[Python-Dev] PEP 476: Enabling certificate validation by default!
solipsis at pitrou.net
Sat Aug 30 12:40:26 CEST 2014
On Sat, 30 Aug 2014 12:19:11 +0200
"M.-A. Lemburg" <mal at egenix.com> wrote:
> > To add to the PEP:
> > * Emit a warning in 3.4.next for cases that would raise a Exception in 3.5
> > * Clearly state that the existing OpenSSL environment variables will be
> > respected for setting the trust root
> I'd also suggest to compile Python with OPENSSL_LOAD_CONF, since that
> causes OpenSSL to read the global openssl.cnf file for additional
Python links against OpenSSL as a shared library, not statically. It's
unlikely that setting a compile constant inside Python would affect
OpenSSL at all.
> > Discussion points:
> > * Disabling verification entirely externally to the program, through a CLI flag
> > or environment variable. I'm pretty down on this idea, the problem you hit is
> > that it's a pretty blunt instrument to swing, and it's almost impossible to
> > imagine it not hitting things it shouldn't; it's far too likely to be used in
> > applications that make two sets of outbound connections: 1) to some internal
> > service which you want to disable verification on, and 2) some external
> > service which needs strong validation. A global flag causes the latter to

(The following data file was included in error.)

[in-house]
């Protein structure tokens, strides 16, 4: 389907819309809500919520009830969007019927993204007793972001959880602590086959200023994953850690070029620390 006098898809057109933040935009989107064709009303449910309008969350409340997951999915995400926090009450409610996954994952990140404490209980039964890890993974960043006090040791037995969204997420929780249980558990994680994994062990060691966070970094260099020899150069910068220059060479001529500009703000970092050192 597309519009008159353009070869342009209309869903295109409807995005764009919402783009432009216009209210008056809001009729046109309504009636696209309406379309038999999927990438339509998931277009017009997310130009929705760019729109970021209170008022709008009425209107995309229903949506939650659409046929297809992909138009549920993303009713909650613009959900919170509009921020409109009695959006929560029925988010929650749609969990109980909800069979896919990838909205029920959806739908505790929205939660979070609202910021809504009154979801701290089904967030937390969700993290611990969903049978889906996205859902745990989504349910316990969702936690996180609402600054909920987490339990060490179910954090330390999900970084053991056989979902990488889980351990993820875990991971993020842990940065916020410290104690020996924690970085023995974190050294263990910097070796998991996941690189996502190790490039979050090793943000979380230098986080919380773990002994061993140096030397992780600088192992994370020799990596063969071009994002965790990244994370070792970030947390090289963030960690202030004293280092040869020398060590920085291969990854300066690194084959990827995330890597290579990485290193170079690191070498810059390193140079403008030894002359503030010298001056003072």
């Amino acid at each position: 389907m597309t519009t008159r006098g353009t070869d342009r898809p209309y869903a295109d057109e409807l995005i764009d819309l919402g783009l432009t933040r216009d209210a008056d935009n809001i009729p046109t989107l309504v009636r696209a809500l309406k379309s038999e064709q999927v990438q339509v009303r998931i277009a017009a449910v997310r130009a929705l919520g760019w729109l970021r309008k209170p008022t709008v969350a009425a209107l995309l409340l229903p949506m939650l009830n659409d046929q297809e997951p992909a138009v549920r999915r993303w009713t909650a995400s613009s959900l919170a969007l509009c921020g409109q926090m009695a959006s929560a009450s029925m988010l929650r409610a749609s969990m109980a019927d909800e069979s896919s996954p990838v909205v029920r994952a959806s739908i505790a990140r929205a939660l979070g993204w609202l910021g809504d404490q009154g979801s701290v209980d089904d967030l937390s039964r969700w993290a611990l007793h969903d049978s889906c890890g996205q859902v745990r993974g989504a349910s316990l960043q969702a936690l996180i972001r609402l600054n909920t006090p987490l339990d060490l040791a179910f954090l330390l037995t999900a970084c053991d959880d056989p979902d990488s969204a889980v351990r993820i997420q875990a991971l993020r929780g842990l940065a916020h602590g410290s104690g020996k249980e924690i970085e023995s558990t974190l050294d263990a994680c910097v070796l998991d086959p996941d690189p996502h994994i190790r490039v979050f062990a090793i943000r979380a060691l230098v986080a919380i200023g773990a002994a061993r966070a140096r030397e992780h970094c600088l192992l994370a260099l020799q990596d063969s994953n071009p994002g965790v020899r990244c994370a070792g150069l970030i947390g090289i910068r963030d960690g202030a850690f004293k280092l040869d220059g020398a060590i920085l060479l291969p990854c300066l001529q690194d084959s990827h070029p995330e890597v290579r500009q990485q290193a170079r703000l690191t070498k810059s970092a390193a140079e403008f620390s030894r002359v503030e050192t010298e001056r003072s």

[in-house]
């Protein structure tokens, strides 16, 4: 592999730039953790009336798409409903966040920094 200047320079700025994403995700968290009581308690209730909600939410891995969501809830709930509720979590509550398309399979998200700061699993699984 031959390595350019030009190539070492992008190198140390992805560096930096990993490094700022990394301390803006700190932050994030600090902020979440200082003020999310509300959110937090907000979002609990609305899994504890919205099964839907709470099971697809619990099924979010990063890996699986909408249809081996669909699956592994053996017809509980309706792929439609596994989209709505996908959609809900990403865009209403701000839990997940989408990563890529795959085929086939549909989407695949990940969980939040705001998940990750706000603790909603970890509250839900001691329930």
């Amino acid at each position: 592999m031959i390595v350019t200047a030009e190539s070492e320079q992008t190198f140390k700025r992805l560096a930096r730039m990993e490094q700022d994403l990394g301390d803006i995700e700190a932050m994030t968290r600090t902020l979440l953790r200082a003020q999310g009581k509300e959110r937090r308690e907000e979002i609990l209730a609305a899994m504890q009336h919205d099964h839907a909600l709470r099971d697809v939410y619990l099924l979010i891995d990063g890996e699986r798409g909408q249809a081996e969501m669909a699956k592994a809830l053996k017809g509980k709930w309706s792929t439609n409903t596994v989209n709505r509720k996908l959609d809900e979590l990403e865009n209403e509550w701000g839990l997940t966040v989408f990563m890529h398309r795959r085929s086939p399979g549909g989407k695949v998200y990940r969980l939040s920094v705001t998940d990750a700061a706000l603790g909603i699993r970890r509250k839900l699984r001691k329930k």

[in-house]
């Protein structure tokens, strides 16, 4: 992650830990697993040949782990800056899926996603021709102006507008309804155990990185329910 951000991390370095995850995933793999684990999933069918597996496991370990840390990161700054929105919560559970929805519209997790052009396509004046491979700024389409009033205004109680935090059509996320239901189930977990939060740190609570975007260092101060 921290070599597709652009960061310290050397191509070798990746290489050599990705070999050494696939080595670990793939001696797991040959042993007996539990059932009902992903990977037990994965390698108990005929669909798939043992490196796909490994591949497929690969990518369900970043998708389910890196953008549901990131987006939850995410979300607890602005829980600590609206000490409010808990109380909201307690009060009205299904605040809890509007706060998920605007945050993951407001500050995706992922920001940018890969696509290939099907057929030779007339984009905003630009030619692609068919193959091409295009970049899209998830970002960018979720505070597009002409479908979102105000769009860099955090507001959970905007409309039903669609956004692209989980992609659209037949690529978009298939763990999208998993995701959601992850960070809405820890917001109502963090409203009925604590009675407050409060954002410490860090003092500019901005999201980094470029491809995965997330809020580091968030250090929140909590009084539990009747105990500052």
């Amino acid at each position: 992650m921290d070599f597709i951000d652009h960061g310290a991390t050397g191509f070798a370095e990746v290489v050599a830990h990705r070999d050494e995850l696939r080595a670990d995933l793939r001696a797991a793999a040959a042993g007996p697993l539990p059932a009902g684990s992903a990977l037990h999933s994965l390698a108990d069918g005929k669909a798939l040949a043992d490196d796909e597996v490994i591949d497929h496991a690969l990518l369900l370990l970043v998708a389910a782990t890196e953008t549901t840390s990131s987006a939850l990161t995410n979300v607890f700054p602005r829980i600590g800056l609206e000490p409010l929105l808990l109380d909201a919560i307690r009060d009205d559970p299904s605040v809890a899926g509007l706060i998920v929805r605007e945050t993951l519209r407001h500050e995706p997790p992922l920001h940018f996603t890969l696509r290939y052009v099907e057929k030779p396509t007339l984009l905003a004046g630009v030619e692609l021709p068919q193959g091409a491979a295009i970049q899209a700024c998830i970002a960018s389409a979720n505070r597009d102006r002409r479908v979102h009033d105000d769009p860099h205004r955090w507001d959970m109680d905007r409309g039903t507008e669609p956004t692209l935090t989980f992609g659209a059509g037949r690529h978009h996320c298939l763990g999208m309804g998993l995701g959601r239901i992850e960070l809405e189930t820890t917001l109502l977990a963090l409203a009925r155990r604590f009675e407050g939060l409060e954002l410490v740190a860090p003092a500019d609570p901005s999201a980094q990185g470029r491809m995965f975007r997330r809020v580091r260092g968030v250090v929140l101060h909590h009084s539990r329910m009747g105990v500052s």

> > fail silently when subjected to a MITM attack, and that's exactly what we're
> > trying to avoid. It also makes things much harder for library authors: I
> > write an API client for some API, and make TLS connections to it. I want
> > those to be verified by default. I can't even rely on the httplib defaults,
> > because someone might disable them from the outside.
> The reasoning here is the same as for hash randomization. There
> are cases where you want to test your application using self-signed
> certificates which don't validate against the system CA root list.
That use case should be served with the SSL_CERT_DIR and SSL_CERT_FILE
env vars (or, better, by specific settings *inside* the application).
I'm against multiplying environment variables, as it makes it more
difficult to assess the actual security of a setting. The danger of an
ill-secure setting is much more severe than with hash randomization.
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